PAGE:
8. A spline and seat connector assembly as defined in claim 1 wherein the seat member contains double sidewalls, an inner wall and an outer body wall separated by a void allowing deflection of the exposed inner sidewall relative to the body wall of the seat member in a direction perpendicular to said central longitudinal plane.

9. A spline and seat connector assembly as defined in claim 1 wherein the seat member is provided with an intermediate insert between the spline member sidewall and the seat member sidewall, said insert with directional teeth cooperating with said spline member teeth and more sharply angled serrations cooperating with the seat member wall in such a way as to wedge the insert against the spline member and hold the spline more tightly upon attempted removal of the spline.

10. A spline and seat connector assembly as defined in claim 9 wherein said insert is hinged as a flap on said seat member to protect the seat member prior to insertion of the spline member and to fold down into the seat member into abutting relationship between said spline member sidewall and said seat member sidewall.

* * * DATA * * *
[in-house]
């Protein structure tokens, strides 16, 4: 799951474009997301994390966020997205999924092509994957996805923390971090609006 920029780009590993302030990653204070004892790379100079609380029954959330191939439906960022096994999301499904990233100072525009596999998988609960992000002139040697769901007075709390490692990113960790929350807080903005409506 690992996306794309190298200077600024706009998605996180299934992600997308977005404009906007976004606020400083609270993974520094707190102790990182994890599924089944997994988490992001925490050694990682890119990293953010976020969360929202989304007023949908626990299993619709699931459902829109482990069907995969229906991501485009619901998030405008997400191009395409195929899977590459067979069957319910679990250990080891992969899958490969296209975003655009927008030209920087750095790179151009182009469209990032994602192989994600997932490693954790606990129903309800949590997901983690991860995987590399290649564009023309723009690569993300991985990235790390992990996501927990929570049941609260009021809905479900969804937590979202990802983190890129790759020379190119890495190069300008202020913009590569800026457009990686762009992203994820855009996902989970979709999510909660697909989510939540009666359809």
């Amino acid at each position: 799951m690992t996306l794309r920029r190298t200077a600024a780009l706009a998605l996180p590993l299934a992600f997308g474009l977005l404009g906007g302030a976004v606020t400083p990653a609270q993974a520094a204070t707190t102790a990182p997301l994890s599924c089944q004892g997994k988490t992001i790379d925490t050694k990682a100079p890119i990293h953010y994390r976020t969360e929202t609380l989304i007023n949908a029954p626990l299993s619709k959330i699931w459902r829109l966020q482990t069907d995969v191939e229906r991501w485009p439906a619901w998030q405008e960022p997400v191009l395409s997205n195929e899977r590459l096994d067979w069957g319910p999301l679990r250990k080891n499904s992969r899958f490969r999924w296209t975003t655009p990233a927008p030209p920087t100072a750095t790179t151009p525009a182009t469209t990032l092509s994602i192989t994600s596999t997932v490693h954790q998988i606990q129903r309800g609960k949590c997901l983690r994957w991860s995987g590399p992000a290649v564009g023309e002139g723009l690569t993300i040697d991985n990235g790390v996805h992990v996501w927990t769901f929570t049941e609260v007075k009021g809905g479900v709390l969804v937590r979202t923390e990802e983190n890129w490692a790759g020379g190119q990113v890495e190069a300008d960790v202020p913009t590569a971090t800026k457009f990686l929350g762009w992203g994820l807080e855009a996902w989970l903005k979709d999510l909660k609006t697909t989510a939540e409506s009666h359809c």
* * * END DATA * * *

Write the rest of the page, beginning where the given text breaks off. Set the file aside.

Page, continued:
11. A spline and seat connector assembly as defined in claim 1 wherein each of said members has a plurality of parallel toothlike projections on each sidewall, the pitch of the toothlike projections on one of said members is an integer multiple of the pitch of corresponding toothlike projections on the other of said members.

12. A spline and seat connector assembly as defined in claim 11 wherein the pitch of the toothlike projections on the spline member is greater than the pitch of the projections on the seat member to thereby cause a spline member to ratchet into position in said seat member.